many vegetables, but the heme iron in red meat is also easily absorbed by the body.
Red meat also supplies vitamin B12, which helps make DNA and keeps nerve and red blood cells healthy, and zinc, which keeps the immune system working properly. Red meat also provides protein, which helps build bones and muscles.
4. Is pork a red meat or a white meat?
It’s red meat, according to the U.S. Department of Agriculture. The amount of myoglobin, a protein in meat that holds oxygen in the muscle, determines the color of meat. Pork is considered a red meat because it contains more myoglobin than chicken or fish.
5. How much red meat should I eat?
Opinions differ here, too. Most nutritionists suggest focusing on sensible portion sizes and lean red meat cuts, for those who choose to eat it.
Ask yourself these questions:
• Are you taking in more calories than you’re burning off?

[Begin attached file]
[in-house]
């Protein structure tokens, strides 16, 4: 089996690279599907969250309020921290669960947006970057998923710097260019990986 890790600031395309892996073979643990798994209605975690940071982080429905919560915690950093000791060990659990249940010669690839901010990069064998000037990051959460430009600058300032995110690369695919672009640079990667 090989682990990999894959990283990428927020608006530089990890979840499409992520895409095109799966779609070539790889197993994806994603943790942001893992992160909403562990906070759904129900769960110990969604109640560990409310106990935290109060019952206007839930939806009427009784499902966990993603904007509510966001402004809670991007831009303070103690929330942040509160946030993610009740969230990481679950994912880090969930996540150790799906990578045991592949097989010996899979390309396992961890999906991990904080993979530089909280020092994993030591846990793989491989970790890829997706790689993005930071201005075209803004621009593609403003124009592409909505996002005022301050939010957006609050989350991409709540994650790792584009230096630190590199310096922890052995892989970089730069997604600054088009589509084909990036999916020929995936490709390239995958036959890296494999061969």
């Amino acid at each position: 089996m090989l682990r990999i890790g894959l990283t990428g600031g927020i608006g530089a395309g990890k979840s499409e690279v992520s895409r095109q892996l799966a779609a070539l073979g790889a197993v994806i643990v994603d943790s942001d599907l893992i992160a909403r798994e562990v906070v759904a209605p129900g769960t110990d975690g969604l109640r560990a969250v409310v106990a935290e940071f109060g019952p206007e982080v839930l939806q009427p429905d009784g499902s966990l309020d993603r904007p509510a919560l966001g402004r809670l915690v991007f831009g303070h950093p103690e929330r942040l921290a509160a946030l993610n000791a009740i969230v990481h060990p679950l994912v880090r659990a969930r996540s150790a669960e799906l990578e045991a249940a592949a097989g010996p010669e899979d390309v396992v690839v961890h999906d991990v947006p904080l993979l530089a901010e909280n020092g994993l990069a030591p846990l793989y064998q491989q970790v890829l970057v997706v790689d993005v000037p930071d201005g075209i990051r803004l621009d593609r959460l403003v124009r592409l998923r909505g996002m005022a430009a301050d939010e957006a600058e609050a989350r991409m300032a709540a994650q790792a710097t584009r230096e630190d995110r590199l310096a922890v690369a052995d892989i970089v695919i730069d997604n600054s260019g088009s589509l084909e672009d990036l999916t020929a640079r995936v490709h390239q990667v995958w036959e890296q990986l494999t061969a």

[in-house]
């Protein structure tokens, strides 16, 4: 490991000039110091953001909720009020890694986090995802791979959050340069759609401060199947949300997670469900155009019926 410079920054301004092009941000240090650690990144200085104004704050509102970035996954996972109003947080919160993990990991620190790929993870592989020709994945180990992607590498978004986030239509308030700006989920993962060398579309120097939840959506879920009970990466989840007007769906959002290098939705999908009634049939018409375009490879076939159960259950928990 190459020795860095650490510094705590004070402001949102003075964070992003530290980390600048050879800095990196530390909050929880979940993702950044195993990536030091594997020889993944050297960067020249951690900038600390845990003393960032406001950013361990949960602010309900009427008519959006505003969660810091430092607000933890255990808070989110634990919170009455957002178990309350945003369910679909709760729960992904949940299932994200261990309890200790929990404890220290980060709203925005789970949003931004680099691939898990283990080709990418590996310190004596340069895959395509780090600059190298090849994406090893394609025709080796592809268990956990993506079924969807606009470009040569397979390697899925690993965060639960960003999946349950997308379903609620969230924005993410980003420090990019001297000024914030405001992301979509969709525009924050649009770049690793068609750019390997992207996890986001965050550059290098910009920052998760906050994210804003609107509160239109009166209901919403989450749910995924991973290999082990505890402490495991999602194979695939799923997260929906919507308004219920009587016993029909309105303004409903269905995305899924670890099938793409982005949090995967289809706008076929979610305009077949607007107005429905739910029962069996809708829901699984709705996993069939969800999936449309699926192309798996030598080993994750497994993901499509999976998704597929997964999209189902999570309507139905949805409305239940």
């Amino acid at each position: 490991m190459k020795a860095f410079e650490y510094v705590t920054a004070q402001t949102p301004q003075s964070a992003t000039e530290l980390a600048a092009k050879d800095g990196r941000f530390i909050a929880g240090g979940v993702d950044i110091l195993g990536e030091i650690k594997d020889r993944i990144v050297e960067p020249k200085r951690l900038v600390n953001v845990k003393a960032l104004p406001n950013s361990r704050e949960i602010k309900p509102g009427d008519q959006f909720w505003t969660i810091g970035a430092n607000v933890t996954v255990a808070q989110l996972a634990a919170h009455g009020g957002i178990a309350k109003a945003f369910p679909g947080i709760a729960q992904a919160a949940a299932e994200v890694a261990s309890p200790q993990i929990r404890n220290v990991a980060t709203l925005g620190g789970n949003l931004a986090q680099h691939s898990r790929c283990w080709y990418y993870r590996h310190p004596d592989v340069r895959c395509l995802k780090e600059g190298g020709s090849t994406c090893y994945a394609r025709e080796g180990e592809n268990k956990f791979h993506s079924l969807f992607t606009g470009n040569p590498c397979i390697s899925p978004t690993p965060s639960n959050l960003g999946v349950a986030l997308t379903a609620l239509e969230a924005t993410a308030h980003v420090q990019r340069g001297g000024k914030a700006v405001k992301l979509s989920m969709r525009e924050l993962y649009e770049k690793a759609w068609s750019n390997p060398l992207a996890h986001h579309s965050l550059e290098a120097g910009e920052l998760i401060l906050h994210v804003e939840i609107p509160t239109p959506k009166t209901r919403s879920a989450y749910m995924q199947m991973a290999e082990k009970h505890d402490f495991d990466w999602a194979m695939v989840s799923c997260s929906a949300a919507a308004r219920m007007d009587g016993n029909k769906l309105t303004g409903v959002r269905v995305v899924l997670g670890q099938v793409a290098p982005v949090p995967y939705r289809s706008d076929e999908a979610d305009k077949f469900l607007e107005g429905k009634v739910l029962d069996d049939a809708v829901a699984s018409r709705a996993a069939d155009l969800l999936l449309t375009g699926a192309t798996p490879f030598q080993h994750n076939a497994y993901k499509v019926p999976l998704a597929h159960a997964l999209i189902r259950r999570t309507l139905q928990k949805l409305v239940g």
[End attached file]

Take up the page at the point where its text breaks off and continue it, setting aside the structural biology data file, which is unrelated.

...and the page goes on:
• Is red meat crowding out foods such as fruits, vegetables, and whole grains?
Government guidelines suggest 5 to 6 1/2 ounces daily of protein from a variety of sources, including lean meats, nuts, and seafood. So if you’re planning on eating a burger for dinner, it should be a 3-ounce hamburger patty, about the size of a standard fast-food burger.
Try to eat no more than 18 ounces of cooked red meat a week. You should avoid all processed meats, such as sausage, deli meats, ham, bacon, hot dogs, and sausages, as research shows an increased risk of colon cancer from consumption.
6. What are some of the leanest cuts of red meat?
For the best red meat cuts, look for those with “loin” in the name: Sirloin tip steak, top sirloin, pork tenderloin, lamb loin chops.
• Beef: Also look for